Say Goodbye to Google Reader This Weekend

More than just the month of June will come to an end this weekend. On Monday, Google Reader will also be no more. “We launched Google Reader in 2005 in an effort to make it easy for people to discover and keep tabs on their favorite websites,” Google said last March. “While the product has …   Read More

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More than just the month of June will come to an end this weekend.

On Monday, Google Reader will also be no more.

“We launched Google Reader in 2005 in an effort to make it easy for people to discover and keep tabs on their favorite websites,” Google said last March. “While the product has a loyal following, over the years usage has declined. So, on July 1, 2013, we will retire Google Reader. Users and developers interested in RSS alternatives can export their data, including their subscriptions, with Google Takeout over the course of the next four months.”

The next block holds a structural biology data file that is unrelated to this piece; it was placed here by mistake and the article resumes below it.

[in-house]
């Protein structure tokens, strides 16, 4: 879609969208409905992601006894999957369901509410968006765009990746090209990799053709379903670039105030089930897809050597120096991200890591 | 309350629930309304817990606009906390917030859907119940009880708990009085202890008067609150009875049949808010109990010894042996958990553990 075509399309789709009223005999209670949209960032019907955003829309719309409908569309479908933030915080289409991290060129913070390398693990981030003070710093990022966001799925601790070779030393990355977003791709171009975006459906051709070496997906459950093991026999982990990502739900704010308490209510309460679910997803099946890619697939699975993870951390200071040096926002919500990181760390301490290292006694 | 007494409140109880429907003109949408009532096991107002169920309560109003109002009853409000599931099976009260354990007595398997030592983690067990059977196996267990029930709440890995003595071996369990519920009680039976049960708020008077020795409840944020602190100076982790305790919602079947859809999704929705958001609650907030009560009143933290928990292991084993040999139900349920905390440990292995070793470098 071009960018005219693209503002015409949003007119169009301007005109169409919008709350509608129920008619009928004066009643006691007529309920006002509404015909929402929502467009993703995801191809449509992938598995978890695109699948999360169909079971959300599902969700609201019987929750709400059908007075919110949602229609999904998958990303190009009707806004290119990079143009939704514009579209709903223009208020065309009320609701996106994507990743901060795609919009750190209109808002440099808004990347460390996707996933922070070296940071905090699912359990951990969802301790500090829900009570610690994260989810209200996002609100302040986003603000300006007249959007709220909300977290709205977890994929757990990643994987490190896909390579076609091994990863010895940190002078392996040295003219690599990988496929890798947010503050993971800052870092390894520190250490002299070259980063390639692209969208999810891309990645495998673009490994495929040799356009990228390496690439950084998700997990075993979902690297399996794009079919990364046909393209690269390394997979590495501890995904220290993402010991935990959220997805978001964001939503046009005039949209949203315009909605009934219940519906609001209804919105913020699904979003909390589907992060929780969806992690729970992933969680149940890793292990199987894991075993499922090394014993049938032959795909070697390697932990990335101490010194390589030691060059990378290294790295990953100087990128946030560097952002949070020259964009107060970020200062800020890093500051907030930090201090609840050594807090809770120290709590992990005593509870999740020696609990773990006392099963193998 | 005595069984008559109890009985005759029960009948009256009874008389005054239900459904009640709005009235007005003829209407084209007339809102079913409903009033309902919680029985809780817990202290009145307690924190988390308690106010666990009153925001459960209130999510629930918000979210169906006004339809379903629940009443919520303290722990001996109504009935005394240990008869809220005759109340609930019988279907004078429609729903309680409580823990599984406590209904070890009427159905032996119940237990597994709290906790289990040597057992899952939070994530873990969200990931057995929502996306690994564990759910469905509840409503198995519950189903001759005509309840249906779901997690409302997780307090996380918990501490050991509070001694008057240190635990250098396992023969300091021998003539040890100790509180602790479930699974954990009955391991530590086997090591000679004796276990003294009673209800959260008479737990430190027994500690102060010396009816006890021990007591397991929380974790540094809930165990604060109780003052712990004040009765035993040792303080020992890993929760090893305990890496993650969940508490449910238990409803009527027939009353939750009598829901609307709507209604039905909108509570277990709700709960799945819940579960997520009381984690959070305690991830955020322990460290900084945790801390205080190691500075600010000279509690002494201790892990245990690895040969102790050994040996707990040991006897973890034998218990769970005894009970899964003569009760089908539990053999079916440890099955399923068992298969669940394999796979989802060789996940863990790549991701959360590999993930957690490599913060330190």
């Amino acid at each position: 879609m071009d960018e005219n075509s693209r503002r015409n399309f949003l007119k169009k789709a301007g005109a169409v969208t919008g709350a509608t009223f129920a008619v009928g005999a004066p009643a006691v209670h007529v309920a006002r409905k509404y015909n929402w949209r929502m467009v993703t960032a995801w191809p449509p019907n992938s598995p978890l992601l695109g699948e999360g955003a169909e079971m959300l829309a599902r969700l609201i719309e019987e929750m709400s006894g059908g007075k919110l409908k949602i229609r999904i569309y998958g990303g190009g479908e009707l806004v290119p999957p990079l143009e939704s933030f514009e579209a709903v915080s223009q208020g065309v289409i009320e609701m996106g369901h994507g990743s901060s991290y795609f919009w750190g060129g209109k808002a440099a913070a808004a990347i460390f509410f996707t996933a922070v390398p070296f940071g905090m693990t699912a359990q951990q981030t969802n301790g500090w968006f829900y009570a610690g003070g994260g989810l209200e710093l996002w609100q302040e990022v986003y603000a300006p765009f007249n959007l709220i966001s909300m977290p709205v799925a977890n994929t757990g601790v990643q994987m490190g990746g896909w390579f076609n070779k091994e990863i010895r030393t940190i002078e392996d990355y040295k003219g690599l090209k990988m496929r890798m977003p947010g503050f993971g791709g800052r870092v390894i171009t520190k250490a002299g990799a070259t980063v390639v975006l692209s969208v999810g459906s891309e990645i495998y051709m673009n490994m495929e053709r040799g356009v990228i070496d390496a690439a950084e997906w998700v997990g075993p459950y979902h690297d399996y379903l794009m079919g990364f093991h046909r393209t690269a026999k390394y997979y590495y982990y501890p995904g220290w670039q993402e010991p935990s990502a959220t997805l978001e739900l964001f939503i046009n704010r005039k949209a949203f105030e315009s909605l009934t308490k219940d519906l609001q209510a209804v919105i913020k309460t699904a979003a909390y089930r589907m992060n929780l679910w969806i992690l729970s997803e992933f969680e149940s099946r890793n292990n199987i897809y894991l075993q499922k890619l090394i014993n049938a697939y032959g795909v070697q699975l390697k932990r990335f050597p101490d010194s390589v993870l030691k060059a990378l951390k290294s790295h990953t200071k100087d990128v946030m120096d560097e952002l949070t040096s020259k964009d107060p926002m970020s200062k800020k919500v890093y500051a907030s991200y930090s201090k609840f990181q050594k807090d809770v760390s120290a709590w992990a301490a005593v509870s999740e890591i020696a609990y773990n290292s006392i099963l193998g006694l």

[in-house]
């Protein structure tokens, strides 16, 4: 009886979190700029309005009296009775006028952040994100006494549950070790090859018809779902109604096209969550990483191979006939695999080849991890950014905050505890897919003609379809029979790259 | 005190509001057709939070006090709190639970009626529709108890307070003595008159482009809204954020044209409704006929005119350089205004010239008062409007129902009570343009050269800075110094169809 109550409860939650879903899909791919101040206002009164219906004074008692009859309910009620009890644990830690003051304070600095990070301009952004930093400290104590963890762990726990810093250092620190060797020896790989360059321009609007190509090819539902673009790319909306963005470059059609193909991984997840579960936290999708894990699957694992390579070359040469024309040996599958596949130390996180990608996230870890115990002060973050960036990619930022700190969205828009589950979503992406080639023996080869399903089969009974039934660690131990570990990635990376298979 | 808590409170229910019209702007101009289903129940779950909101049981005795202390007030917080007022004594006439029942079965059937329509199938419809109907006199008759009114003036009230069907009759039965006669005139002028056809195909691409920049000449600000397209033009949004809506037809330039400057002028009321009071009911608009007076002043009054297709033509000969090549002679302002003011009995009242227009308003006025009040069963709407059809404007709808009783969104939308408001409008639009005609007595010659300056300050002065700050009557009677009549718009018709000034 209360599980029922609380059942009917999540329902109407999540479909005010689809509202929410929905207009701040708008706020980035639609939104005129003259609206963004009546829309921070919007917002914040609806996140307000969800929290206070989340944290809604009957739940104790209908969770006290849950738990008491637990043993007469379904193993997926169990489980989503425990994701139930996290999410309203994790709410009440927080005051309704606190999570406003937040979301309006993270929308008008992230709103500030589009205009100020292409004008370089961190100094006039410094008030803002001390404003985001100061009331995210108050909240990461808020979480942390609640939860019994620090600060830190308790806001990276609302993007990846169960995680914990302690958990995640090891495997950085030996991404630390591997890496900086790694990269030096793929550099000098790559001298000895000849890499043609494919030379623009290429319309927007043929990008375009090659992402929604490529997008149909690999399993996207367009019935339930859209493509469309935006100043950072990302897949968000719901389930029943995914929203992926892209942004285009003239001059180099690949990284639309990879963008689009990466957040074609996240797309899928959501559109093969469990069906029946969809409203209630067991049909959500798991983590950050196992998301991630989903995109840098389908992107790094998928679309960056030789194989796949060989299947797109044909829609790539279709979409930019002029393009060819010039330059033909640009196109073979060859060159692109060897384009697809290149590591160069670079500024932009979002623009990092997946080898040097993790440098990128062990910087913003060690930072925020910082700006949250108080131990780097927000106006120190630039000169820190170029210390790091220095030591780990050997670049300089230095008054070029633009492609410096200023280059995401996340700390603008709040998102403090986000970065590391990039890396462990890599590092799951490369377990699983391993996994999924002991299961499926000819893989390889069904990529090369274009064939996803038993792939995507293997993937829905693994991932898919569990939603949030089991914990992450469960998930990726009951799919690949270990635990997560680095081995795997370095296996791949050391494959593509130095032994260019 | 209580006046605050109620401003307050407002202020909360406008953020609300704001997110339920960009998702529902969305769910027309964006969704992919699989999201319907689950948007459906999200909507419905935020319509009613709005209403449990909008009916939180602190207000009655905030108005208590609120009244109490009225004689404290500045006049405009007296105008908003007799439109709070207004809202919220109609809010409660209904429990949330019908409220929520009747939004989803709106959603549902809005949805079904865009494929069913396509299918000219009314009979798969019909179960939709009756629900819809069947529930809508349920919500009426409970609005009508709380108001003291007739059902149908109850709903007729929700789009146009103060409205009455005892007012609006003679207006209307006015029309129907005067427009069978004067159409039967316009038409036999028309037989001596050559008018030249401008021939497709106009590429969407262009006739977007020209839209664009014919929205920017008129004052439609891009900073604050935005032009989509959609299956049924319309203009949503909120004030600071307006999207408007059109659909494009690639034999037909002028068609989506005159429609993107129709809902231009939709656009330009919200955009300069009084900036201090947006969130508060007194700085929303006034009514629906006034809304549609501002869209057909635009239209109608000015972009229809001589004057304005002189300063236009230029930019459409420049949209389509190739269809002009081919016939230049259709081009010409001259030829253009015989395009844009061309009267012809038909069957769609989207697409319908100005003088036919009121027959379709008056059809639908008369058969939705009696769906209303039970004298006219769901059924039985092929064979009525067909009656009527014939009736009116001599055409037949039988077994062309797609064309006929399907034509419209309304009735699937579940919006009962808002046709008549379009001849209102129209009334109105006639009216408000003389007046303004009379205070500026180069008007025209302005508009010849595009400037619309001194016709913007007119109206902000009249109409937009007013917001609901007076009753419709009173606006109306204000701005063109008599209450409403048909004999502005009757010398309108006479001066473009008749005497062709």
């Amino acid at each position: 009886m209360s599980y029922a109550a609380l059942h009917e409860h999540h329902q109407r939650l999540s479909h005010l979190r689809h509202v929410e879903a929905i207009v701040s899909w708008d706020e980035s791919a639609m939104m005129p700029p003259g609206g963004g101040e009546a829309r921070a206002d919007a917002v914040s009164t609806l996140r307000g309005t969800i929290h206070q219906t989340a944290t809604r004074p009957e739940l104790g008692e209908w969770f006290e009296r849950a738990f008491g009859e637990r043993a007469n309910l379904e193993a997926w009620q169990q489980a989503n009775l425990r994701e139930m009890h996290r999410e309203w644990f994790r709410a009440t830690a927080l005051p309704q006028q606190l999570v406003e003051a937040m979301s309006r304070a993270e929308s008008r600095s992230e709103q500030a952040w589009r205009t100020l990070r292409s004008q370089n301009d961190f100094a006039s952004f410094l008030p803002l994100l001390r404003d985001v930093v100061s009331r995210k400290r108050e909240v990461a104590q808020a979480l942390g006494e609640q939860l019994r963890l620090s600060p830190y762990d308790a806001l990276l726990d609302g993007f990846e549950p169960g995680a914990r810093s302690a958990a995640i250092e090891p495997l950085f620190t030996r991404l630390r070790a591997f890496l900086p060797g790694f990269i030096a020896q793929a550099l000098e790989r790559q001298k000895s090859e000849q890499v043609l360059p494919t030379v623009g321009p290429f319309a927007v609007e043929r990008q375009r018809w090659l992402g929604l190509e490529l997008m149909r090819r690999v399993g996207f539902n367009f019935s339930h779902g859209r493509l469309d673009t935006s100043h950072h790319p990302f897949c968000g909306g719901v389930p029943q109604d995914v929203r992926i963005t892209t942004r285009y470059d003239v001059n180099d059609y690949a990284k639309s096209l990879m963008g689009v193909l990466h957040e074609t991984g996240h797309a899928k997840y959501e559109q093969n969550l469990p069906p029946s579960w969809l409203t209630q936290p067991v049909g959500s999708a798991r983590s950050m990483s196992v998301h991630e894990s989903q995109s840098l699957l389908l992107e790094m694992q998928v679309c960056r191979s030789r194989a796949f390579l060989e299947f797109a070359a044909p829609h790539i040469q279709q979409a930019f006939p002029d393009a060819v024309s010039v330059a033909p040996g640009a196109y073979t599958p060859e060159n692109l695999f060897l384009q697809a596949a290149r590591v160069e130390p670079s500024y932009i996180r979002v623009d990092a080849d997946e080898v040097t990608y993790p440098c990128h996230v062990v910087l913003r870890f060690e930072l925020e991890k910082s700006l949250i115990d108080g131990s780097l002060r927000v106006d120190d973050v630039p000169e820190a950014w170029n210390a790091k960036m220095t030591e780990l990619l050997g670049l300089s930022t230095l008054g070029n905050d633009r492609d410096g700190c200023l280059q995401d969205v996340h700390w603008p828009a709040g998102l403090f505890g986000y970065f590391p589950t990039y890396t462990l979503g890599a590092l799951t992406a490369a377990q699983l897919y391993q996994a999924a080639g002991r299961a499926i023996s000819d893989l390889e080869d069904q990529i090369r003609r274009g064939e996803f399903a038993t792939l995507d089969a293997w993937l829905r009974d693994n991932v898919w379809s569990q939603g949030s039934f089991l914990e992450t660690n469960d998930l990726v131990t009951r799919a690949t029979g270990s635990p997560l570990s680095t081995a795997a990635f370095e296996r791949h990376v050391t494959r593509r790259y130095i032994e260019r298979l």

Despite widespread public outcries over the last few months, the Internet search giant didn’t back down. And this weekend will be our last with the service.

As MMW reported last week, the looming closure of Google Reader is casting a huge shadow. And it isn’t yet clear which formerly competing service will step up and take the place of Google Reader in dominant fashion.

One RSS service in particular – Feedly – is attempting to do something more than just become an alternative service ready to capture Google Reader’s refugees.

Feedly recently released the Feedly Cloud, which creates a standalone web-based RSS reader app in addition to connecting all of your feeds into the cloud. From there, developers can hook up their own APIs for various purposes. Similar to Google Reader’s API, the idea is to allow Feedly’s work to power other readers and in fact the service is connecting into IFTTT right away at launch, and opening up other options for future apps and tools. This also means that Feedly is available in your web browser (previously, the app required a plugin or extension in your browser to work correctly) and can be pulled up from anywhere.

If you use Google Reader and haven’t chosen a new service to move to, Feedly is certainly a great alternative worth checking out.

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